For more than a quarter-century, China has been synonymous with relentless development and upward mobility. As its 1.4 billion people gained an appetite for the wares of the world — Hollywood movies, South Korean electronics, iron ore mined in Australia — the global economy was propelled by a seemingly inexhaustible engine.
Now that engine is sputtering, posing alarming risks for Chinese households and economies around the planet. Long the centerpiece of a profit-enhancing version of globalization, China has devolved into the ultimate wild card in a moment of extraordinary uncertainty for the world’s economy.
The risks have been amplified in recent weeks by a slew of developments.
First came word that China’s economy had slowed substantially in the spring, extinguishing hopes of a robust expansion after the lifting of extreme Covid restrictions.
This week brought data showing that China’s exports have declined for three months in a row, while imports have dropped for five consecutive months — another indicator of flagging prospects.
Then came news that prices have fallen on a range of goods, from food to apartments, raising the specter that China could be on the brink of so-called deflation, or sustained drops in prices, a harbinger of anemic commercial activity.
And in a sign of deepening distress in China’s housing market — the intersection of finance, construction and household wealth — a major real estate developer, Country Garden, missed payments on its bonds and estimated it lost up to $7.6 billion in the first half of the year.
For Chinese workers and households, these events added up to trouble. Around the globe, a weakening Chinese economy signaled a shrinking of demand for major goods — from soybeans harvested in Brazil, to beef raised in the United States, to luxury goods made in Italy. It spelled less appetite for oil, minerals and other building blocks of industry.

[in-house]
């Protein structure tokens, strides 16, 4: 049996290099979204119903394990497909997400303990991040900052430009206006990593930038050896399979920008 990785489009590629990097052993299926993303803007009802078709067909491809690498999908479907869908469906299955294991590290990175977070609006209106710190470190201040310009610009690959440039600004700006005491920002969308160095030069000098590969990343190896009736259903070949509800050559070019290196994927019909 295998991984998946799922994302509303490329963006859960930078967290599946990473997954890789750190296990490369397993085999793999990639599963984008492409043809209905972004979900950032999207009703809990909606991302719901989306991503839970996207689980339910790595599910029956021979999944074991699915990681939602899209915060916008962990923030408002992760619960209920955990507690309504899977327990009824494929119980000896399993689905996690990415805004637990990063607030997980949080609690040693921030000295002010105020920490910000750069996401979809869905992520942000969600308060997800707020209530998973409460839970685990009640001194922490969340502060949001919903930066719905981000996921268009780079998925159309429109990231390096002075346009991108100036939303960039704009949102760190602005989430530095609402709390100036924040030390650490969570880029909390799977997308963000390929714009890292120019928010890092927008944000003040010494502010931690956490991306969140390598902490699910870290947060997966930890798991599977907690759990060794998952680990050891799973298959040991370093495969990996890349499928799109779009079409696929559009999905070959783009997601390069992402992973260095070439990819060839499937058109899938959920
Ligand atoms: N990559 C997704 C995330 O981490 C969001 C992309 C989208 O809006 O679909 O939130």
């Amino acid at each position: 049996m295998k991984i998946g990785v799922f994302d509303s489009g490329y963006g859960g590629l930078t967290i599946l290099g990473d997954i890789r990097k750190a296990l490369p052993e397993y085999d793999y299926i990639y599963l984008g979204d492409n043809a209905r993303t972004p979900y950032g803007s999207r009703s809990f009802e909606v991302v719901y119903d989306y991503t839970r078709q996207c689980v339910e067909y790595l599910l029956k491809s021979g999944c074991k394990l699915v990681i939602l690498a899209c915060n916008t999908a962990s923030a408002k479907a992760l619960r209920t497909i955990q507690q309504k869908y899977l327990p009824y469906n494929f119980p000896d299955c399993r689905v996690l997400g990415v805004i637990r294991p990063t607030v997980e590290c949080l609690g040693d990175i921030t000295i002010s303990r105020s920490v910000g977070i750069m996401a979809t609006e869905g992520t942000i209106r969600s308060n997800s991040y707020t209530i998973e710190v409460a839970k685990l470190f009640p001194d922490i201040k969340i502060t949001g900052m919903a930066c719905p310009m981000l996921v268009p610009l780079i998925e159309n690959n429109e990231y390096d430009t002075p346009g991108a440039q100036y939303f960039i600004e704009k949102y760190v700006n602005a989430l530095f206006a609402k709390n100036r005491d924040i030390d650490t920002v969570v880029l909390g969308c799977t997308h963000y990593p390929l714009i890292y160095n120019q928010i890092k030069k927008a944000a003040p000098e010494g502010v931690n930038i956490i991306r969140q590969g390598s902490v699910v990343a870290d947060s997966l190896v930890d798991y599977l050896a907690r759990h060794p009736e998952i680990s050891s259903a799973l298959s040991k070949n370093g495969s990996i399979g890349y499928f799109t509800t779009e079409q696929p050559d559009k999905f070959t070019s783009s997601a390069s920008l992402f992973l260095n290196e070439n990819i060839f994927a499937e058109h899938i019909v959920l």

“The slowdown in China is definitely going to weigh on the global economic outlook,” said Larry Hu, Hong Kong-based chief China economist for Macquarie, the Australian financial services firm. “Because China is now the No. 1 commodity consumer in the world, the impact is going to be pretty, pretty big.”
Over the past decade, China has been the source of more than 40 percent of global economic growth, compared with 22 percent from the United States and 9 percent from the 20 countries that use the euro currency, according to recent analysis from BCA Research.
Adding to the worry is the widespread sense that the Chinese authorities are limited in their options to reinvigorate the economy, given mounting debts now estimated at 282 percent of national output — more than that of the United States.
The government has outlined spending programs aimed at spurring consumers to spend and businesses to invest. But the details have been opaque, while leaving the impression that local governments will be stuck with the bill. Local governments are at the center of concerns about the debt crisis. They had borrowed aggressively for years to finance the construction of roads, bridges and industrial parks.
All of this is playing out as China’s ruling Communist Party tries to transition from an economy powered by state-directed investments in infrastructure and exports to one led by domestic consumer spending.
The old model has run its course. It worked remarkably well for the two decades spanning the millennium, when the government financed ports, electrical grids and other basic works for an export-led factory boom.
At the same time, private entrepreneurs started some of the world’s more innovative and valuable technology companies. In more recent years, many have been constrained by a regulatory crackdown overseen by President Xi Jinping.
In the rest of the world — and especially in the United States — China’s staggering export growth, combined with the loss of domestic factory jobs, has set off conflicts over trade.
The Trump administration imposed across-the-board tariffs on Chinese imports. The Biden administration has continued that policy, adding prohibitions on investment in key Chinese sectors such as advanced computer chips. President Biden intensified that campaign in signing an executive order on Wednesday barring investment in industries that can bolster China’s military.
On Thursday, Mr. Biden referred to China’s economic vulnerabilities as “a ticking time bomb,” adding: “When bad folks have problems, they do bad things.”
President Xi has previously accused the United States of running a campaign aimed at suppressing China’s development.
Faced with hostilities between Washington and Beijing, and chastened during the pandemic by the difficulties moving products from Chinese factories to retailers in North America and Europe, multinational companies have shifted factory orders to countries like Vietnam, India and Mexico.